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Re: Potential HTTP Security Risk

From: Roy T. Fielding <fielding@avron.ICS.UCI.EDU>
Date: Sat, 30 Dec 1995 00:10:20 -0800
To: Larry Masinter <masinter@parc.xerox.com>
Cc: paulh@imc.org, http-wg%cuckoo.hpl.hp.com@hplb.hpl.hp.com
Message-Id: <9512300010.aa13844@paris.ics.uci.edu>
> For the 'security considerations' portion of the 1.1 draft, with your
> concurrence:

>> >    Implementations of the HTTP servers should be careful to restrict
>> >    the documents returned by HTTP requests to be only those that
>> >    were intended by the administrators. If an HTTP server translates
>> >    HTTP URIs directly into file system calls, the server must take
>> >    special care not to serve files that were not intended to be
>> >    delivered to HTTP clients. For example, Unix, Microsoft Windows,
>> >    and other operating systems use ".." as a path component to
>> >    indicate a directory level above the current one. A URL with such
>> >    constructs can be constructed to potentially allow access to
>> >    files outside the desired directory structure, and should thus be
>> >    disallowed. Similarly, access control files, configuration files,
>> >    script implementations of the HTTP server itself must be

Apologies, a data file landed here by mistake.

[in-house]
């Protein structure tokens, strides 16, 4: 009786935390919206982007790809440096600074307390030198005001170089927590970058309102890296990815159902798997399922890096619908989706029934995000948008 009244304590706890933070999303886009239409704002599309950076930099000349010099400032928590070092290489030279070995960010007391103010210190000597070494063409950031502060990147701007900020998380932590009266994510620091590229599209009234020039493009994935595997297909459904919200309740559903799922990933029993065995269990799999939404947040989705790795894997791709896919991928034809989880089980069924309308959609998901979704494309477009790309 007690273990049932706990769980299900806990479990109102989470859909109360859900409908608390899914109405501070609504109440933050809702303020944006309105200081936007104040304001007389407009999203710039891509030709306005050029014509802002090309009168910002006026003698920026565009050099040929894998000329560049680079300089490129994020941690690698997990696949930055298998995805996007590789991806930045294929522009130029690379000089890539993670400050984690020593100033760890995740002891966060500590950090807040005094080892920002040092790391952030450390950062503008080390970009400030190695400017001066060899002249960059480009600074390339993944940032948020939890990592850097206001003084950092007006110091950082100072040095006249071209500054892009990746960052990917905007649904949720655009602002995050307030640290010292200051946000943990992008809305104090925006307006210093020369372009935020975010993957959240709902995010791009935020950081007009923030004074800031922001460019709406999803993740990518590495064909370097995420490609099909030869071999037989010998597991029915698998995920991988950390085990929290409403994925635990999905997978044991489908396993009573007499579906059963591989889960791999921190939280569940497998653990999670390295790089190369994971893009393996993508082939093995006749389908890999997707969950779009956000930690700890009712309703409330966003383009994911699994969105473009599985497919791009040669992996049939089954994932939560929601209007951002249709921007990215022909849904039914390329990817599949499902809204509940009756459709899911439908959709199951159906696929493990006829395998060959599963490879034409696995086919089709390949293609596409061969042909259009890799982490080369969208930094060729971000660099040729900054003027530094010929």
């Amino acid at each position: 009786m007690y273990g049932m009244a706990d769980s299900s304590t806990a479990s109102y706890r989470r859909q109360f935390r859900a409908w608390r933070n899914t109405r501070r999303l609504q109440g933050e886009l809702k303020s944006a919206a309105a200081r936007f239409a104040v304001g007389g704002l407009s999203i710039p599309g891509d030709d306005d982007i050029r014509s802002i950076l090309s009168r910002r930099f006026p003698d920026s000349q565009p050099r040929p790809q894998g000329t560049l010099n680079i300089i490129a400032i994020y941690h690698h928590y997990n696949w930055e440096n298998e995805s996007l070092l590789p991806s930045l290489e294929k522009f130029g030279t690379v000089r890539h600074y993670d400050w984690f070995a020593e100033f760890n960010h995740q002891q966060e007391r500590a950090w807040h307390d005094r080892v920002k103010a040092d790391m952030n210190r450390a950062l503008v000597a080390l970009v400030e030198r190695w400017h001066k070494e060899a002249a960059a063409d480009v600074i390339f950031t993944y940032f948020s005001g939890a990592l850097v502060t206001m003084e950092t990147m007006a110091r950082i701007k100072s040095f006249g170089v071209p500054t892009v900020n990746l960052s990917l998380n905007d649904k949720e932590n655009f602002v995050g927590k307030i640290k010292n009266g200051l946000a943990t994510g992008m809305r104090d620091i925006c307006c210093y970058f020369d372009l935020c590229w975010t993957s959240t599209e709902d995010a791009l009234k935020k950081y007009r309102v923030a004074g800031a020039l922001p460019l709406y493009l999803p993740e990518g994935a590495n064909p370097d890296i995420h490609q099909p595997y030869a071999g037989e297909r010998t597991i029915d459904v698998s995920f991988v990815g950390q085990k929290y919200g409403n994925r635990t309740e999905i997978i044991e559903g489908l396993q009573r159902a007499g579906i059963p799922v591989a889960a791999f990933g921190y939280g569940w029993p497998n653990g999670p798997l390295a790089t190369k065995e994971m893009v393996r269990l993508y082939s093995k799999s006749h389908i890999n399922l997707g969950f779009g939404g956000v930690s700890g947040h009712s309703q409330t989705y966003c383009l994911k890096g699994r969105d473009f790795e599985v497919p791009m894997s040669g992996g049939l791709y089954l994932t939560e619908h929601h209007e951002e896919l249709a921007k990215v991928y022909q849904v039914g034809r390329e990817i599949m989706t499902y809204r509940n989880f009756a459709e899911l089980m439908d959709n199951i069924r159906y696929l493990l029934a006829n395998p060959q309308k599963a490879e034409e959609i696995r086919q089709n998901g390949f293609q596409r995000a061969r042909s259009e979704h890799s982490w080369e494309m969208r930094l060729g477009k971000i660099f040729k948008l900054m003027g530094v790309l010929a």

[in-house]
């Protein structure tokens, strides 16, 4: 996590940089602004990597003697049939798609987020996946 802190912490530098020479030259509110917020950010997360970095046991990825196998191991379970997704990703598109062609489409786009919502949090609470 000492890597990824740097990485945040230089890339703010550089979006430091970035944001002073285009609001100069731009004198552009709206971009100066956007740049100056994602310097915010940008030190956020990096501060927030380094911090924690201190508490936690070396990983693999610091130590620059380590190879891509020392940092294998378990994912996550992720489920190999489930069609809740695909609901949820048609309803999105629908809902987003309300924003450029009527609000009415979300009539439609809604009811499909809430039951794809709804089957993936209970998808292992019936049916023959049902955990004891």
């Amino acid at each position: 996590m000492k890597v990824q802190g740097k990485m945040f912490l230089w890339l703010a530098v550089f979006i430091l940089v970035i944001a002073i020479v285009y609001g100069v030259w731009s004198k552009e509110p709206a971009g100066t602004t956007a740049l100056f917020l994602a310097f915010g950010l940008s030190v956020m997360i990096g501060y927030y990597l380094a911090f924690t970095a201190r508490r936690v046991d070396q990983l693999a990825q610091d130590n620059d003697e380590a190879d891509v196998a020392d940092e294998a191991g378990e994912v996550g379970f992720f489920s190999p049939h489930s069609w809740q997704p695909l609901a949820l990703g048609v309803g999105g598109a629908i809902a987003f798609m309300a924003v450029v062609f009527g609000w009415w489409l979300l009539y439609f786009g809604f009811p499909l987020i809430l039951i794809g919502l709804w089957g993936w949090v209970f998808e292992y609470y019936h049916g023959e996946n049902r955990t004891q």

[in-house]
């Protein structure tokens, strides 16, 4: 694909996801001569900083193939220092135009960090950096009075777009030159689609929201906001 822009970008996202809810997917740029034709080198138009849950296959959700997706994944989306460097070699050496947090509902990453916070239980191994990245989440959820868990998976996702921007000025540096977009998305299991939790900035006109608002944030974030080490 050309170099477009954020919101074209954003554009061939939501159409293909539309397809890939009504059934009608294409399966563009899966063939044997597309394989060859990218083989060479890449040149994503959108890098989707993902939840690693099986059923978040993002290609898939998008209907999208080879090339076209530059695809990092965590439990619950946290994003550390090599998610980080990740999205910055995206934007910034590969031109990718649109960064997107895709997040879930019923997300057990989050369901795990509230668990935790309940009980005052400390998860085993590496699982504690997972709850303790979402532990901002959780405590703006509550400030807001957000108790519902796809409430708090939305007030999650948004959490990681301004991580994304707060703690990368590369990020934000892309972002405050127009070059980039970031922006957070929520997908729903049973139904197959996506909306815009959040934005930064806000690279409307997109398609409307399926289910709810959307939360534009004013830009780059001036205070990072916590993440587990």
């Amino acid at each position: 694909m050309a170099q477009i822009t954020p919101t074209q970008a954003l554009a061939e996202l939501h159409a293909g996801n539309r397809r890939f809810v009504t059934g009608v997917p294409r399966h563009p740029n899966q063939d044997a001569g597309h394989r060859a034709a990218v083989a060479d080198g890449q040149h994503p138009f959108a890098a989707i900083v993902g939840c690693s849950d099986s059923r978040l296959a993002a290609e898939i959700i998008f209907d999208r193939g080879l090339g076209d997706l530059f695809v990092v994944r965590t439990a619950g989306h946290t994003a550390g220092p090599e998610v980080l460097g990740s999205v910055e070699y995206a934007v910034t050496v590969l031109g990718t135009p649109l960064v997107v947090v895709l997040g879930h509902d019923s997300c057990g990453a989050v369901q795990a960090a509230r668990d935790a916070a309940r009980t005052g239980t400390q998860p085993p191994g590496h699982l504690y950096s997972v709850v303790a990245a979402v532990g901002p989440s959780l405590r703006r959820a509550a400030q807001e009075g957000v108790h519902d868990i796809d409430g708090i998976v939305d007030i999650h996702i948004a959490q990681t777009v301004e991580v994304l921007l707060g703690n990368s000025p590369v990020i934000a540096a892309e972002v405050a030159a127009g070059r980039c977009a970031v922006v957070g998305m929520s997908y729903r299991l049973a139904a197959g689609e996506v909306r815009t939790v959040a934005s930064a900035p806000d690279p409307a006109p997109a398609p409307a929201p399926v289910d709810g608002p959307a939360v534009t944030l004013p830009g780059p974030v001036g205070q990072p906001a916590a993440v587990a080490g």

>> >    adequately protected if they might contain sensitive information,
>> >    as long as the HTTP server translates the path of the URL into a
>> >    file system identity and sends it unless otherwise prohibited.
>> >    Experience has shown that minor bugs in such HTTP server
>> >    implementations have turned into security risks.

As an addition, it should go to the mailing list first (also, I think
it applies equally to 1.0).

I would suggest a few changes (in the latter half):

>    Implementations of the HTTP servers should be careful to restrict
>    the documents returned by HTTP requests to be only those that
>    were intended by the administrators. If an HTTP server translates
>    HTTP URIs directly into file system calls, the server must take
>    special care not to serve files that were not intended to be
>    delivered to HTTP clients. For example, Unix, Microsoft Windows,
>    and other operating systems use ".." as a path component to
>    indicate a directory level above the current one.
     On such a system, an HTTP server must disallow any such construct
     in the Request-URI if it would otherwise allow access to a resource
     outside those intended to be accessible via the HTTP server.
     Similarly, files intended for reference only internally to the server
     (such as access control files, configuration files, and script code)
     must be protected from inappropriate retrieval, since they might
     contain sensitive information.
>    Experience has shown that minor bugs in such HTTP server
>    implementations have turned into security risks.


 ...Roy T. Fielding
    Department of Information & Computer Science    (fielding@ics.uci.edu)
    University of California, Irvine, CA 92717-3425    fax:+1(714)824-4056
    http://www.ics.uci.edu/~fielding/
Received on Saturday, 30 December 1995 00:16:47 EST

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